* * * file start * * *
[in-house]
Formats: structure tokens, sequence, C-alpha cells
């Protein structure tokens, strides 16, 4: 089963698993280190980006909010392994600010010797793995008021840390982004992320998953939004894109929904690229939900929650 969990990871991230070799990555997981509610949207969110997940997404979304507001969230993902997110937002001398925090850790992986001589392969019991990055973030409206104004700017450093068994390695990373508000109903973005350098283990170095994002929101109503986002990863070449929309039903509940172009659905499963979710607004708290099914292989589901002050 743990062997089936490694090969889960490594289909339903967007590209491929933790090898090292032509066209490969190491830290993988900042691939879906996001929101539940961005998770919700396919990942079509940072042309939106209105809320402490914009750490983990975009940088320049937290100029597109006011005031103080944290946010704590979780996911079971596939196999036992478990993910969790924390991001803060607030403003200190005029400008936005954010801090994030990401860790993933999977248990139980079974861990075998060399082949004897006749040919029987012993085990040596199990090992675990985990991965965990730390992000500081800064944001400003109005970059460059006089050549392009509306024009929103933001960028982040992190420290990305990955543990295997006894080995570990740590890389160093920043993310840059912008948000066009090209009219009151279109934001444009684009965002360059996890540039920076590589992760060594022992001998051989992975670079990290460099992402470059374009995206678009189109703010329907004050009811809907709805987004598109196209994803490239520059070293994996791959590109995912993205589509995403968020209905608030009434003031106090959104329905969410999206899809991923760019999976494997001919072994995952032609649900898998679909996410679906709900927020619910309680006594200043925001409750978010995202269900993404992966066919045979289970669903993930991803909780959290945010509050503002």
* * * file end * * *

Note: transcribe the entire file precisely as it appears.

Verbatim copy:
[in-house]
Formats: structure tokens, sequence, C-alpha cells
């Protein structure tokens, strides 16, 4: 089963698993280190980006909010392994600010010797793995008021840390982004992320998953939004894109929904690229939900929650 969990990871991230070799990555997981509610949207969110997940997404979304507001969230993902997110937002001398925090850790992986001589392969019991990055973030409206104004700017450093068994390695990373508000109903973005350098283990170095994002929101109503986002990863070449929309039903509940172009659905499963979710607004708290099914292989589901002050 743990062997089936490694090969889960490594289909339903967007590209491929933790090898090292032509066209490969190491830290993988900042691939879906996001929101539940961005998770919700396919990942079509940072042309939106209105809320402490914009750490983990975009940088320049937290100029597109006011005031103080944290946010704590979780996911079971596939196999036992478990993910969790924390991001803060607030403003200190005029400008936005954010801090994030990401860790993933999977248990139980079974861990075998060399082949004897006749040919029987012993085990040596199990090992675990985990991965965990730390992000500081800064944001400003109005970059460059006089050549392009509306024009929103933001960028982040992190420290990305990955543990295997006894080995570990740590890389160093920043993310840059912008948000066009090209009219009151279109934001444009684009965002360059996890540039920076590589992760060594022992001998051989992975670079990290460099992402470059374009995206678009189109703010329907004050009811809907709805987004598109196209994803490239520059070293994996791959590109995912993205589509995403968020209905608030009434003031106090959104329905969410999206899809991923760019999976494997001919072994995952032609649900898998679909996410679906709900927020619910309680006594200043925001409750978010995202269900993404992966066919045979289970669903993930991803909780959290945010509050503002």